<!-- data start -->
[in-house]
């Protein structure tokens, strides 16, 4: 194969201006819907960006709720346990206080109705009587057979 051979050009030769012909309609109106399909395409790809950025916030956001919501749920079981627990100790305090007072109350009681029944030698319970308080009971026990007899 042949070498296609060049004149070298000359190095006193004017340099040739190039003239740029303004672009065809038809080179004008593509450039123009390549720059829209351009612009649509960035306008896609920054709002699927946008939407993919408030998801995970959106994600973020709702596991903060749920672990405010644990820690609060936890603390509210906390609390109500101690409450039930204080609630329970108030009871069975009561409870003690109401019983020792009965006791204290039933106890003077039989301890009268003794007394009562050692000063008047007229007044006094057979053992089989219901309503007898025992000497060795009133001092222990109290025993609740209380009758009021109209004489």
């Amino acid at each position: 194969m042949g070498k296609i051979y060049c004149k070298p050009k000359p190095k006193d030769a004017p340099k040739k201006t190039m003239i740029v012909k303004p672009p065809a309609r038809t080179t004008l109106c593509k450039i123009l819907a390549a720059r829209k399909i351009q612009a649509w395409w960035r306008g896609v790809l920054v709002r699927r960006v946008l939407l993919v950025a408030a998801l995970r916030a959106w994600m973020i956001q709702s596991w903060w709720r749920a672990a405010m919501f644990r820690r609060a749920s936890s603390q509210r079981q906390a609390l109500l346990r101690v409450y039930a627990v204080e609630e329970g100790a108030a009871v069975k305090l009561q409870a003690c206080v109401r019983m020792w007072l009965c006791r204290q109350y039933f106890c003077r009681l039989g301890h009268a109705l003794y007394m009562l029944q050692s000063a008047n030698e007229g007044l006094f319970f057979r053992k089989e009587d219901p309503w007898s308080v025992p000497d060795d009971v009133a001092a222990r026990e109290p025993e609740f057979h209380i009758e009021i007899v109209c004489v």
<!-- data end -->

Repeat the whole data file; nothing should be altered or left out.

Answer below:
[in-house]
């Protein structure tokens, strides 16, 4: 194969201006819907960006709720346990206080109705009587057979 051979050009030769012909309609109106399909395409790809950025916030956001919501749920079981627990100790305090007072109350009681029944030698319970308080009971026990007899 042949070498296609060049004149070298000359190095006193004017340099040739190039003239740029303004672009065809038809080179004008593509450039123009390549720059829209351009612009649509960035306008896609920054709002699927946008939407993919408030998801995970959106994600973020709702596991903060749920672990405010644990820690609060936890603390509210906390609390109500101690409450039930204080609630329970108030009871069975009561409870003690109401019983020792009965006791204290039933106890003077039989301890009268003794007394009562050692000063008047007229007044006094057979053992089989219901309503007898025992000497060795009133001092222990109290025993609740209380009758009021109209004489």
């Amino acid at each position: 194969m042949g070498k296609i051979y060049c004149k070298p050009k000359p190095k006193d030769a004017p340099k040739k201006t190039m003239i740029v012909k303004p672009p065809a309609r038809t080179t004008l109106c593509k450039i123009l819907a390549a720059r829209k399909i351009q612009a649509w395409w960035r306008g896609v790809l920054v709002r699927r960006v946008l939407l993919v950025a408030a998801l995970r916030a959106w994600m973020i956001q709702s596991w903060w709720r749920a672990a405010m919501f644990r820690r609060a749920s936890s603390q509210r079981q906390a609390l109500l346990r101690v409450y039930a627990v204080e609630e329970g100790a108030a009871v069975k305090l009561q409870a003690c206080v109401r019983m020792w007072l009965c006791r204290q109350y039933f106890c003077r009681l039989g301890h009268a109705l003794y007394m009562l029944q050692s000063a008047n030698e007229g007044l006094f319970f057979r053992k089989e009587d219901p309503w007898s308080v025992p000497d060795d009971v009133a001092a222990r026990e109290p025993e609740f057979h209380i009758e009021i007899v109209c004489v």